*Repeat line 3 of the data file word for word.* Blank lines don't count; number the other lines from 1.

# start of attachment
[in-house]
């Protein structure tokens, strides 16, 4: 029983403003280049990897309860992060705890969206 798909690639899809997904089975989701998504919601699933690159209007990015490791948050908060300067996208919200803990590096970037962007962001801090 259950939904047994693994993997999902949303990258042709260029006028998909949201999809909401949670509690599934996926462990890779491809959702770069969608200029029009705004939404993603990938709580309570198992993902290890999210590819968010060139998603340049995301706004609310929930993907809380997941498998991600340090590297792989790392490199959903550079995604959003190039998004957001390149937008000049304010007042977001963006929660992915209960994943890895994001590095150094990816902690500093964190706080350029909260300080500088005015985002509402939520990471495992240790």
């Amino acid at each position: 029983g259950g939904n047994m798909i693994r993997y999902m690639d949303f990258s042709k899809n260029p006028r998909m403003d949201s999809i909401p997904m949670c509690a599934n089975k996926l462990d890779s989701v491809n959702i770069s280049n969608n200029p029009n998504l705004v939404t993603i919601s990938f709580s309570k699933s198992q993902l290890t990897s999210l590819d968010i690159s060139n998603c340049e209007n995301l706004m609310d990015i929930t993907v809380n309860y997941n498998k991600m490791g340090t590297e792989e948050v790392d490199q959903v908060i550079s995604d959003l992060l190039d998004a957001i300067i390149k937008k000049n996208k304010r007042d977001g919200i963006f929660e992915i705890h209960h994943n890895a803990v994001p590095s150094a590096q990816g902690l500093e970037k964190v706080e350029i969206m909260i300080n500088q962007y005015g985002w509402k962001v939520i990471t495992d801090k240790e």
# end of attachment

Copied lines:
């Amino acid at each position: 029983g259950g939904n047994m798909i693994r993997y999902m690639d949303f990258s042709k899809n260029p006028r998909m403003d949201s999809i909401p997904m949670c509690a599934n089975k996926l462990d890779s989701v491809n959702i770069s280049n969608n200029p029009n998504l705004v939404t993603i919601s990938f709580s309570k699933s198992q993902l290890t990897s999210l590819d968010i690159s060139n998603c340049e209007n995301l706004m609310d990015i929930t993907v809380n309860y997941n498998k991600m490791g340090t590297e792989e948050v790392d490199q959903v908060i550079s995604d959003l992060l190039d998004a957001i300067i390149k937008k000049n996208k304010r007042d977001g919200i963006f929660e992915i705890h209960h994943n890895a803990v994001p590095s150094a590096q990816g902690l500093e970037k964190v706080e350029i969206m909260i300080n500088q962007y005015g985002w509402k962001v939520i990471t495992d801090k240790e």